Dave Mehlman, the director of The Nature Conservancy’s migratory bird program, is blogging all week about the new “State of the Birds 2010″ report, of which he is a co-author. Read all his posts on the report — then go to my.nature.org to learn more about the report and the Conservancy’s work to protect birds.
The 2010 State of the Birds report focuses on birds and climate change — and found that birds of the three primary terrestrial habitat types (aridlands, grasslands, forests) showed relatively the least vulnerability to global warming.
However, each of these habitat types contains species that are dramatically more vulnerable to climate change. Even more notable, most of these species are not currently considered of conservation concern, suggesting that future attention will be warranted if action is not taken now.
Aridlands and grasslands share similar predicted effects of climate change: They will become warmer and drier. In aridlands, we also expect the already variable precipitation regime to become yet more variable, with longer and harder droughts and infrequent spells of heavy precipitation.
Aridlands are also at risk of increased invasion by non-native species of plants which could have major negative effects on our native avifauna. Examples of vulnerable aridlands species are found across the country, including Greater and Gunnison Sage-Grouse of the Colorado Plateau and Great Basin, Bendire’s and Crissal Thrasher of the Chihuahuan Desert, Black-capped Vireo of the Edwards Plateau, and Wrentit of the coastal California chaparral.
Grasslands are at great risk of invasion by woody species — both native and introduced — that can irretrievably alter these systems and affect the birds that rely on them. Although some grassland species, such as Loggerhead Shrike and Northern Bobwhite, are tolerant of some degree of woody plant cover, many other species of grassland birds, such as Chestnut-collared Longspur, will disappear with even a slight increase in woody shrubs. Other grasslands species particularly vulnerable to climate change include resident birds such as the Sharp-tailed Grouse and Greater and Lesser Prairie-Chicken and long distance migrants such as Wilson’s Phalarope, Dickcissel, and Bobolink.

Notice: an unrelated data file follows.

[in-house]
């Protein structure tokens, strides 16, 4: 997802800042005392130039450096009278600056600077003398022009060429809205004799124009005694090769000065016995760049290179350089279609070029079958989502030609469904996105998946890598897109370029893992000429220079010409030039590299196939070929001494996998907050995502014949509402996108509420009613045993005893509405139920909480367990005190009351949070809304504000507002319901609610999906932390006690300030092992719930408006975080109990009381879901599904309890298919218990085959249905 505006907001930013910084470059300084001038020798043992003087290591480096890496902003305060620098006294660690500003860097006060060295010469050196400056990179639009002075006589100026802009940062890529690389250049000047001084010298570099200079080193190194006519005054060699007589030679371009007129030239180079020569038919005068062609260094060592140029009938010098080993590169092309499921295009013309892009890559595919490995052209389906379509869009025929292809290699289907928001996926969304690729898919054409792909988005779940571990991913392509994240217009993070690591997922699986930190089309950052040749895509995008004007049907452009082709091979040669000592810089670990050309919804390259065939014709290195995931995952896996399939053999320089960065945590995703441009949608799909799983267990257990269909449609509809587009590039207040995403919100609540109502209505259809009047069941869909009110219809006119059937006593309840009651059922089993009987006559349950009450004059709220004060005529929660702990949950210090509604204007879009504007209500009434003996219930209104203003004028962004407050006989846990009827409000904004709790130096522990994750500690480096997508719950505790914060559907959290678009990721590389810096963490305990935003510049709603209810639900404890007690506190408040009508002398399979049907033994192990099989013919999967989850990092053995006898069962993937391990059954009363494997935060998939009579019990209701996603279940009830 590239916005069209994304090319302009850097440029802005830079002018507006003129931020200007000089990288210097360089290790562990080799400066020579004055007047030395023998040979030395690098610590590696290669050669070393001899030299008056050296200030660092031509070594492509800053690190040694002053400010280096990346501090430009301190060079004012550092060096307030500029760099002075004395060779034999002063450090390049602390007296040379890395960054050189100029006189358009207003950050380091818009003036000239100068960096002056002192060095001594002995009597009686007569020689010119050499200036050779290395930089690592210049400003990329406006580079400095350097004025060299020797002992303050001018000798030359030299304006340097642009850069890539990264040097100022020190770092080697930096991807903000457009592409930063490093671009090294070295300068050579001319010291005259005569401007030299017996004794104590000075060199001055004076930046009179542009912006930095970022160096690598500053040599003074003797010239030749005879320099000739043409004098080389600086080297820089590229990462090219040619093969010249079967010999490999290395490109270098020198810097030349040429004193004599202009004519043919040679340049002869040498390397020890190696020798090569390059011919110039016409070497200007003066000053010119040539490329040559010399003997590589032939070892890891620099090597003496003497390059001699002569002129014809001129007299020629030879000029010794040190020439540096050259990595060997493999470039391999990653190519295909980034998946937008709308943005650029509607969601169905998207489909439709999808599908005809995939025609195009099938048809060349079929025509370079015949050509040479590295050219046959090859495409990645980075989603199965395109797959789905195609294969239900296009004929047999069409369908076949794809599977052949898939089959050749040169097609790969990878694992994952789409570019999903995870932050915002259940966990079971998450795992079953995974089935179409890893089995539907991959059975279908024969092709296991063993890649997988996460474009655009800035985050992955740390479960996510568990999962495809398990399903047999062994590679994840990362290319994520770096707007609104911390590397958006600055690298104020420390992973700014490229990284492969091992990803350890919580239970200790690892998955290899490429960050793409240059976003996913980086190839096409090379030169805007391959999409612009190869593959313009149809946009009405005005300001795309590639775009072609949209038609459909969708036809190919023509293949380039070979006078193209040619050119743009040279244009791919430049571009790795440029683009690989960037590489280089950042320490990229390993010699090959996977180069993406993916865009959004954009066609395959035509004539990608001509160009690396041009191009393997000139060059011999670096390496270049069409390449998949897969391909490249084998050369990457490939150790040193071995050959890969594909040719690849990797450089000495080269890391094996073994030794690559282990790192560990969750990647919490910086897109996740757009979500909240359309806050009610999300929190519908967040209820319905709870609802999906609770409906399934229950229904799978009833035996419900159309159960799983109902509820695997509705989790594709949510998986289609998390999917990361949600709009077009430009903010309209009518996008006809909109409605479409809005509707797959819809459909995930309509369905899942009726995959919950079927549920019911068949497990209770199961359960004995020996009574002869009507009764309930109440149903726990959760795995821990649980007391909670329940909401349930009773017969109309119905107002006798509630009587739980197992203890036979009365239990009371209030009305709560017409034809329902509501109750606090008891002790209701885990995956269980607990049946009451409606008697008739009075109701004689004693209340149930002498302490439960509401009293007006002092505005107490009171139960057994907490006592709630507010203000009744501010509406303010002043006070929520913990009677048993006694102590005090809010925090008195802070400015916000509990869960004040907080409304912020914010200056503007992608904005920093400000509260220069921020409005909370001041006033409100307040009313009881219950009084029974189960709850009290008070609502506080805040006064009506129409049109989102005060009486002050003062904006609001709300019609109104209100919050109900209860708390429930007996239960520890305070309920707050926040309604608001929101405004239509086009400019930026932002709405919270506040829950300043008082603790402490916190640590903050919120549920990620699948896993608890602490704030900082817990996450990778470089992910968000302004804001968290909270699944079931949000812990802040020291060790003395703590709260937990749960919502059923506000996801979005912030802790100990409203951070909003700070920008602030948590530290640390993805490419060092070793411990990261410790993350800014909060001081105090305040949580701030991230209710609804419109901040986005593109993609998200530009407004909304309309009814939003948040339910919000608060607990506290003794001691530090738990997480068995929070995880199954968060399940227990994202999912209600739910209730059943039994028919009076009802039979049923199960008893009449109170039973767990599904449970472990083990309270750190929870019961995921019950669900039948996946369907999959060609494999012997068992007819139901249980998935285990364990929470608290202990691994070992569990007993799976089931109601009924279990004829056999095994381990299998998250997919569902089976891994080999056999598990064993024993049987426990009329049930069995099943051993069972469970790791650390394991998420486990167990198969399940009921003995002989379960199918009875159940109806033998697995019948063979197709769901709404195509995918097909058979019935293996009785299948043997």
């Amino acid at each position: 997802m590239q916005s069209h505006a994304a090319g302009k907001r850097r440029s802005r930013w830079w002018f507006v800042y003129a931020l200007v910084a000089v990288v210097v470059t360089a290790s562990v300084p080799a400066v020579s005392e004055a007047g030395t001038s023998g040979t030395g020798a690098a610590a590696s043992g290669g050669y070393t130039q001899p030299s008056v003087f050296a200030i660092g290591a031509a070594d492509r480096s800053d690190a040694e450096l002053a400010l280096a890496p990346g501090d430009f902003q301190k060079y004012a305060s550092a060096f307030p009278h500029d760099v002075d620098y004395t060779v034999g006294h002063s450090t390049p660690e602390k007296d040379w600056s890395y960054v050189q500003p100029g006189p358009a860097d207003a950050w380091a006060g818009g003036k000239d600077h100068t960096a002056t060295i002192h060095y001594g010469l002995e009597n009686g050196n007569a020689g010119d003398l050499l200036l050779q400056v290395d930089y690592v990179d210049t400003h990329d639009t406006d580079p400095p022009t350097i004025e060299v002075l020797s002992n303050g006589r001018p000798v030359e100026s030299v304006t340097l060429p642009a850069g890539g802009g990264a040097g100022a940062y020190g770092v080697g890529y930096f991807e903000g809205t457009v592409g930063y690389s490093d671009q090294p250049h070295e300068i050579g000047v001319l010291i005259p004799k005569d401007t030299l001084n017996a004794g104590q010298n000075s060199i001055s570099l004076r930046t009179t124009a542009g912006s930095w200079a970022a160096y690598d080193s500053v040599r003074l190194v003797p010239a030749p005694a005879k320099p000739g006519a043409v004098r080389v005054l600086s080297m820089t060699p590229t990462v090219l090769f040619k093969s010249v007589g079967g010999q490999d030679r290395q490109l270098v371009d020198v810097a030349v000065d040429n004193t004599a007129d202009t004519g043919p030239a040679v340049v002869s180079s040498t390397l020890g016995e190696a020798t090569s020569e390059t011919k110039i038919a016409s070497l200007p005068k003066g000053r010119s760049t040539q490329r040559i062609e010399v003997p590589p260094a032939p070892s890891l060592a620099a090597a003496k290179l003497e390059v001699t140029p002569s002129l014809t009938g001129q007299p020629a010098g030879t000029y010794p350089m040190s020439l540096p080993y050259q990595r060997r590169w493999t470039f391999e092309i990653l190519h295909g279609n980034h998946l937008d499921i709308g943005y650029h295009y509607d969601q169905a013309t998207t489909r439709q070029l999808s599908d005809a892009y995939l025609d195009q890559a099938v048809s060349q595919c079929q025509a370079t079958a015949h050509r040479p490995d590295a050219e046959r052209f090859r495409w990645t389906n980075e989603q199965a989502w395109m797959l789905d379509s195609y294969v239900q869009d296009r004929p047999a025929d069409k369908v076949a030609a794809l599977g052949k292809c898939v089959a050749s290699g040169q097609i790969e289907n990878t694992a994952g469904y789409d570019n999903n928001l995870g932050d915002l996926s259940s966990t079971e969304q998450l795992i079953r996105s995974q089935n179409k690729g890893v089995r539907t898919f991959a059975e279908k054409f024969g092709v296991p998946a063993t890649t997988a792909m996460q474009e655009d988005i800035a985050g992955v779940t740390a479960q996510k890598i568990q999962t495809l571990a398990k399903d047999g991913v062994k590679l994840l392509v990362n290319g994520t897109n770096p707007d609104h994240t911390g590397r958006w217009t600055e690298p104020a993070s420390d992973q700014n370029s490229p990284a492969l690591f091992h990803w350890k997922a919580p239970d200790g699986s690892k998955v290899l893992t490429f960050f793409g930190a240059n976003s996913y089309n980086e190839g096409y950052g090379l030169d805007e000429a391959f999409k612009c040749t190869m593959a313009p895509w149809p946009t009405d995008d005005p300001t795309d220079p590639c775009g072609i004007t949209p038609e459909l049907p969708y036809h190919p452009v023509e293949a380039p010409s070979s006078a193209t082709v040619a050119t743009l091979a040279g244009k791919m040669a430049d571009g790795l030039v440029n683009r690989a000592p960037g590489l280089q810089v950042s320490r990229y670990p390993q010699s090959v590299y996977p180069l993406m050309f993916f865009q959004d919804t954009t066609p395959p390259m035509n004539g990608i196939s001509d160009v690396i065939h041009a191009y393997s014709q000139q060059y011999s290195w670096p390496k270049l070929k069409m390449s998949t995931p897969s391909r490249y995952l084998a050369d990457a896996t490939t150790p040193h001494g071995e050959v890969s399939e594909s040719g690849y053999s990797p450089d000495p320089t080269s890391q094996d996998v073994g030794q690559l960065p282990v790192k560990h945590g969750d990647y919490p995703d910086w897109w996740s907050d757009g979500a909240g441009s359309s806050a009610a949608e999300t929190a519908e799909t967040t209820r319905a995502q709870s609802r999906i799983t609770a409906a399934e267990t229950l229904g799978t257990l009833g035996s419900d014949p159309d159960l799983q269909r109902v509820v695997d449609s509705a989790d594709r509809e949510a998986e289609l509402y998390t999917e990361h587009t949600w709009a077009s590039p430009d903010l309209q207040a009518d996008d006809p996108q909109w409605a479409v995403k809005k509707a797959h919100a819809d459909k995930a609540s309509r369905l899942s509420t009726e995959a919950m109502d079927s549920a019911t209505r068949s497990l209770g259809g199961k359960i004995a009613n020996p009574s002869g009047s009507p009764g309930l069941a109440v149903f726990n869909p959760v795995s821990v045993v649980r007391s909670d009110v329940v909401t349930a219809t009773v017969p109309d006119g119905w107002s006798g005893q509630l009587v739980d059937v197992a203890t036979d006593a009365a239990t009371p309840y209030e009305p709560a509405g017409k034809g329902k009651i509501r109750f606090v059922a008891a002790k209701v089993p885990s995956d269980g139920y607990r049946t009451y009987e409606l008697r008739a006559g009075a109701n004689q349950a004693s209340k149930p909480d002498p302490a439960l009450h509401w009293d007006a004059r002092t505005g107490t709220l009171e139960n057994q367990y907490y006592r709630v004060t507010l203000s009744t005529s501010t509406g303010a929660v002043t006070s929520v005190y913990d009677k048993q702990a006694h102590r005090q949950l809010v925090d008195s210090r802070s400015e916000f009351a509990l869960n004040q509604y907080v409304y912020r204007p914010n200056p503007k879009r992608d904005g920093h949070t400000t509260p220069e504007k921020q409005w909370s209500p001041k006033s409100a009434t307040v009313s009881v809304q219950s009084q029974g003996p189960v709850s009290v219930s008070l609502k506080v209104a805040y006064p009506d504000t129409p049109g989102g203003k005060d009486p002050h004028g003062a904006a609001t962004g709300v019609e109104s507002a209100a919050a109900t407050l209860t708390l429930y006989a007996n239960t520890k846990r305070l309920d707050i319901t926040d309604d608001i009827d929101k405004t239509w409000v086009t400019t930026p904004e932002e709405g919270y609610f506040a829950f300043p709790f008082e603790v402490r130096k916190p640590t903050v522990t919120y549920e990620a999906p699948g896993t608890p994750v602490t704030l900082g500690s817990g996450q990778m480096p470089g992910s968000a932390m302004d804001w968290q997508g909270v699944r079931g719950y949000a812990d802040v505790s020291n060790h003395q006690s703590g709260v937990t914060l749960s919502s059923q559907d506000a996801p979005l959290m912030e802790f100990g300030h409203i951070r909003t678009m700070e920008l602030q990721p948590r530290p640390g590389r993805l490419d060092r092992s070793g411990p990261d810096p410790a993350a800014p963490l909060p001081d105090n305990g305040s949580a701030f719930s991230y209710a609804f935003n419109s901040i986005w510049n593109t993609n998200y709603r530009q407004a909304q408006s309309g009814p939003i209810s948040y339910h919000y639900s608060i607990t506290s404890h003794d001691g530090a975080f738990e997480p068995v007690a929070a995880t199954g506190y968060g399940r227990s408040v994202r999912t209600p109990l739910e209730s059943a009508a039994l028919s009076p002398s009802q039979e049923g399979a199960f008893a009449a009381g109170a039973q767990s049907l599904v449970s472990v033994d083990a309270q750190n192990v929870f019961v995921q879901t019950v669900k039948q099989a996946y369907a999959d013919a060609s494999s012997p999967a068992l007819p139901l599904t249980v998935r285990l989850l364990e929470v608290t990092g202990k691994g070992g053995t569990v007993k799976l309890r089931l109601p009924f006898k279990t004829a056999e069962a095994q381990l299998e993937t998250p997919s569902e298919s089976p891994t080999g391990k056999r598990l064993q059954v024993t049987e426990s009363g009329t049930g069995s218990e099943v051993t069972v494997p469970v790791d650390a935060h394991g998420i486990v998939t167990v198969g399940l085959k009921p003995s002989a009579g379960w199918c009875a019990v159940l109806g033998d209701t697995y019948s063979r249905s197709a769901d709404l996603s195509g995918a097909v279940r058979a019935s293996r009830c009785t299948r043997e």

Although birds of forests show relatively the least vulnerability to climate change of all habitats we analyzed, we nevertheless expect change to occur. Northward shifts in tree species’ ranges, increases in the frequency of insect outbreaks, longer and more severe fire seasons, and generally drier conditions will all result in changed bird species distributions.
Some of the most vulnerable forest species include those restricted to isolated, small habitat types in either the breeding or wintering season, such as Kirtland’s Warbler or Bicknell’s Thrush. Of most concern, however, are a group of species known as “aerial insectivores”, such as Black Swift, Whip-poor-will, and Chuck-will’s-widow, which, in addition to the factors listed above, are at risk from declines in their medium and large-bodied insect prey.
(Image: Bobolink, Chester County, Pennsylvania. Image credit: kellycolganazar/Flickr through a Creative Commons license.)
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Tags: aerial insectivores, Bendire's Thrasher, Bicknell's Thrush, bird climate change, bird global warming, birds climate change, birds global warming, Black Swift, black-capped vireo, Bobolink, chaparral, chestnut-collared longspur, chihuahuan desert, Chuck-will's-widow, Climate Change, colorado plateau, Crissal Thrasher, Dave Mehlman, desert bird, Deserts and Aridlands, Dickcissel, edwards plateau, forest bird, Forests, grassland bird, Grasslands, great basin, greater prairie chicken, greater sage grouse, Gunnison's Sage-Grouse, Kirtland's Warbler, lesser prairie chicken, Loggerhead Shrike, Northern Bobwhite, Sharp-tailed Grouse, State of the Birds, State of the Birds 2010, State of the Birds Report, Whip-poor-will, Wilson's Phalarope, Wrentit